Have you ever been to an Amish community? The first time I visited an Amish village it seemed as though I had stepped through a time portal into a world two centuries old. I watched people pass in a horse and buggy, observed white barns and quaint homes, and clothing that seemed to come from a Norman Rockwell painting. Notably absent were modern conveniences, from electricity to automobiles.
If you lived in the early 17th century in America, the Amish community would not stand out the way it does in our day. In fact, most communities looked a lot like contemporary Amish villages. But something has happened from then until now. A world of cities and interstate highways, computers and electronics, and transportation via cars, trucks, and airplanes look nothing like the colonial days.
"Today most Americans who know anything about the Amish culture have a measure of respect for it," observed California pastor Steve Davidson.1 Then he added, "But no one is beating down the doors of the Amish communities to join them." Society has changed, not always for the better, but certainly not always for the worse either. I am quite happy to enjoy electricity, the Internet, modern transportation, and my MP3 player.
Is it possible that many unchurched people in our time have a measure of respect for Southern Baptists, but tend to relegate us to the 1950s? If our gospel is an offense, so be it, but could it be that the way we "do church" has become a greater hindrance than the scandal of the cross? When we function with a methodological approach which still follows a generation-old attitude that if there is a need, the way to fill it is to create a program, while the culture is screaming for authentic relationships, are we surprised that the world often greets the church with a yawn?
Things must change. Southern Baptists can learn a lesson from the Amish. Many Americans, particularly the more than 100 million radically unchurched all around us, have no interest in hanging out with us, not because of our gospel, but because too many of our churches look a lot like the 1950s. I heard someone observe we should charge admission to some of our churches because they look like a museum from an earlier generation. If the 1950s come back, we will be ready!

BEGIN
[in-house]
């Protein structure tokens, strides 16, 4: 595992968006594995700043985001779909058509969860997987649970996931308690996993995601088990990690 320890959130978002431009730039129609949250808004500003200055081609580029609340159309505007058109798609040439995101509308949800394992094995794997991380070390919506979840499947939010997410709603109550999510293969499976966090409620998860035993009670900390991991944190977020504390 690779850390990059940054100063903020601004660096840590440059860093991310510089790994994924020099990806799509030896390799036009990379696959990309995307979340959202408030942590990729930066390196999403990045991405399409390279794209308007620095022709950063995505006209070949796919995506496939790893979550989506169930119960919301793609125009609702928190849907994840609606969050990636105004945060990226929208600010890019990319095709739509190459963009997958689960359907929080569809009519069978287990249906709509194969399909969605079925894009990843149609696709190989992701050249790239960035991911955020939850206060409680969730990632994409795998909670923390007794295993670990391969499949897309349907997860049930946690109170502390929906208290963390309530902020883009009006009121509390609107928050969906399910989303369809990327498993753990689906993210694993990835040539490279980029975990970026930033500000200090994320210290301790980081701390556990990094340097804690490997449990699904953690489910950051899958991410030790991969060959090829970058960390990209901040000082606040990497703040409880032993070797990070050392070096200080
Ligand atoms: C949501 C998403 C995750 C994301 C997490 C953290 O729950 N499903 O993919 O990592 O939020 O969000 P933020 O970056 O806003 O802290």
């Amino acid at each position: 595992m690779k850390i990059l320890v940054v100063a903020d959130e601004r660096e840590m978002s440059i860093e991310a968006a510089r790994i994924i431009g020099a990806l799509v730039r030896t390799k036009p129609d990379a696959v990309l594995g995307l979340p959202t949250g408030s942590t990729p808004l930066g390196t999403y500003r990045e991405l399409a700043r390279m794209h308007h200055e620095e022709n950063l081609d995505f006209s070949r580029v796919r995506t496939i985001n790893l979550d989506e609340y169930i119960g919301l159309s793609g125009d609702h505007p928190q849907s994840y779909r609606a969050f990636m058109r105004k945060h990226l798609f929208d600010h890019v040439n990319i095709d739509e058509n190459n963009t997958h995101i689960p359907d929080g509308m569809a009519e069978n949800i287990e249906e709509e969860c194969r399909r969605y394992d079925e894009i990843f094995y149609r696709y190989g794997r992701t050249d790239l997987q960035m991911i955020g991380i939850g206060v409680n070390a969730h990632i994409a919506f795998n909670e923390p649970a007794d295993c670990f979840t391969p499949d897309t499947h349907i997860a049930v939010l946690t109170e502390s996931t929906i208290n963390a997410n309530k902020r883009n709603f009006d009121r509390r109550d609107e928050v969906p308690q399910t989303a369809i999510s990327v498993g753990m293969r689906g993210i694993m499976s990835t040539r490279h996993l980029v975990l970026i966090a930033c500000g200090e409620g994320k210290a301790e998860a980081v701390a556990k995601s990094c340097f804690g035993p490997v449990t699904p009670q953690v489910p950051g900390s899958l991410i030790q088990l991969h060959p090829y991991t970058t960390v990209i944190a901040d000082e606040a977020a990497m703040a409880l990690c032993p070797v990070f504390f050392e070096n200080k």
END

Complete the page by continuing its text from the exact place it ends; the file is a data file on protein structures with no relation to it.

But here's a newsflash: They are not coming back!
Culture has changed; the Word of God has not. Society is different; the gospel remains the same. But have we forgotten that in the Acts, the early church would adapt the unchanging message to different audiences (compare Acts 3 to Acts 17 for example)? "In the face of [today's] changing western culture, many western church leaders are in denial; they plan and do church as though next year will be 1957," writes George Hunter. "Furthermore, most of the western church leaders who are not in denial do not know how to engage the epidemic numbers of secular, post-modern, neo-barbarians outside (and inside) their churches."2
My point is not to bash an earlier period in our history. Nor is it to miss the fact that many of our churches are making a remarkable impact in our day. God is on the throne! But He was also on the throne in Jeremiah's day when the people needed to repent, and in Jonathan Edwards' day when America needed an awakening. I have watched in my lifetime the church move from a vital part of communities to an afterthought. At the same time, homosexuality has moved from the closet to Main Street. Homosexuals may have left the closet, but in terms of impacting culture, we have entered it.
My point is to recognize that for over a generation we as a Convention have failed to make necessary changes to interact with the contemporary world. The meetings LifeWay President Jimmy Draper has had with young SBC leaders demonstrates the frustration many have, not with our orthodoxy, but with our orthopraxy. When a church does make such changes to reach its community, some are quick to ostracize it. We tell our missionaries when they go overseas not to export our style, but rather to take the gospel and contextualize it for a given culture. But when a church, say in Southern California, contextualizes in the United States, and effectively reaches people, too many of us tend to shift into a hypercritical mode, emphasizing what is wrong and ignoring what may be right.
Certainly, we should always be on the watch for changes that, either in the short run or long run, would ultimately undermine the Word. But when we consider our inability to reach the two most significant groups in America — the vast unchurched population and the more specific generation of youth — shouldn't we look a little more closely in the mirror? According to the Census Bureau, in 2006 and following, more young people will populate America than any time in our history. Are we in danger of missing what could be an incredible opportunity?